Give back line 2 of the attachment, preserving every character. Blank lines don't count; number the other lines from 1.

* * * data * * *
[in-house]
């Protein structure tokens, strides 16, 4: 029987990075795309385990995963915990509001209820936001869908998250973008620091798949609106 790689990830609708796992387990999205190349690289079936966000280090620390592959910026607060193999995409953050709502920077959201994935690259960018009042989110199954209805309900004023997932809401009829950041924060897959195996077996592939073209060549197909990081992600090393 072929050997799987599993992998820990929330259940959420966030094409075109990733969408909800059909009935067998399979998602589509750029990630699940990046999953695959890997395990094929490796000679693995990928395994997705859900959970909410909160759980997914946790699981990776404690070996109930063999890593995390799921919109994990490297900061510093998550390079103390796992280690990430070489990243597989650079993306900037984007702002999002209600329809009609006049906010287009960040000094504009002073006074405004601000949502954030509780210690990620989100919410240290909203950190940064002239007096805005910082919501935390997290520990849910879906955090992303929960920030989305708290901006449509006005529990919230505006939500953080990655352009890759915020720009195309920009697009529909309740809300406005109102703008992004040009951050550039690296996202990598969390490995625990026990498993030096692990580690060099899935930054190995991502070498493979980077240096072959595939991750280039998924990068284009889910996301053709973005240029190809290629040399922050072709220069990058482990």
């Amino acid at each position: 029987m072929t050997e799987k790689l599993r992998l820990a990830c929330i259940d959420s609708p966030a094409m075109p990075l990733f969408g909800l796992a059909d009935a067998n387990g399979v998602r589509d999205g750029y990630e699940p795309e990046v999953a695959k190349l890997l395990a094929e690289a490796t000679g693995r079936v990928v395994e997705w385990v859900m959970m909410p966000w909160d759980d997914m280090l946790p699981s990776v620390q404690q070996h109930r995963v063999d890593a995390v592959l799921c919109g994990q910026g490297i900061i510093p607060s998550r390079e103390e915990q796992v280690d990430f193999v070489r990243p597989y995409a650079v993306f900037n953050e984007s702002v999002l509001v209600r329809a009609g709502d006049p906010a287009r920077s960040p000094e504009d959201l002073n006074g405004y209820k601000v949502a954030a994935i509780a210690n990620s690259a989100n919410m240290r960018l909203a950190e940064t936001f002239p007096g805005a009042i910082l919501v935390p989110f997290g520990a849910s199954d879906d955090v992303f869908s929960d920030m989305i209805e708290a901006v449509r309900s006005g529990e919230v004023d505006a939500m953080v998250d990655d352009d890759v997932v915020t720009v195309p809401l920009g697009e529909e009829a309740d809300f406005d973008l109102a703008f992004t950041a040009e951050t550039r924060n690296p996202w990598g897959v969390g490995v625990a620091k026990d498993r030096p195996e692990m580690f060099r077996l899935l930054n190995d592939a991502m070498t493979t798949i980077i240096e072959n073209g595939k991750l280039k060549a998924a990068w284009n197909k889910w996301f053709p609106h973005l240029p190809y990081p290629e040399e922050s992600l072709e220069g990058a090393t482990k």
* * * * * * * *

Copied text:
């Protein structure tokens, strides 16, 4: 029987990075795309385990995963915990509001209820936001869908998250973008620091798949609106 790689990830609708796992387990999205190349690289079936966000280090620390592959910026607060193999995409953050709502920077959201994935690259960018009042989110199954209805309900004023997932809401009829950041924060897959195996077996592939073209060549197909990081992600090393 072929050997799987599993992998820990929330259940959420966030094409075109990733969408909800059909009935067998399979998602589509750029990630699940990046999953695959890997395990094929490796000679693995990928395994997705859900959970909410909160759980997914946790699981990776404690070996109930063999890593995390799921919109994990490297900061510093998550390079103390796992280690990430070489990243597989650079993306900037984007702002999002209600329809009609006049906010287009960040000094504009002073006074405004601000949502954030509780210690990620989100919410240290909203950190940064002239007096805005910082919501935390997290520990849910879906955090992303929960920030989305708290901006449509006005529990919230505006939500953080990655352009890759915020720009195309920009697009529909309740809300406005109102703008992004040009951050550039690296996202990598969390490995625990026990498993030096692990580690060099899935930054190995991502070498493979980077240096072959595939991750280039998924990068284009889910996301053709973005240029190809290629040399922050072709220069990058482990």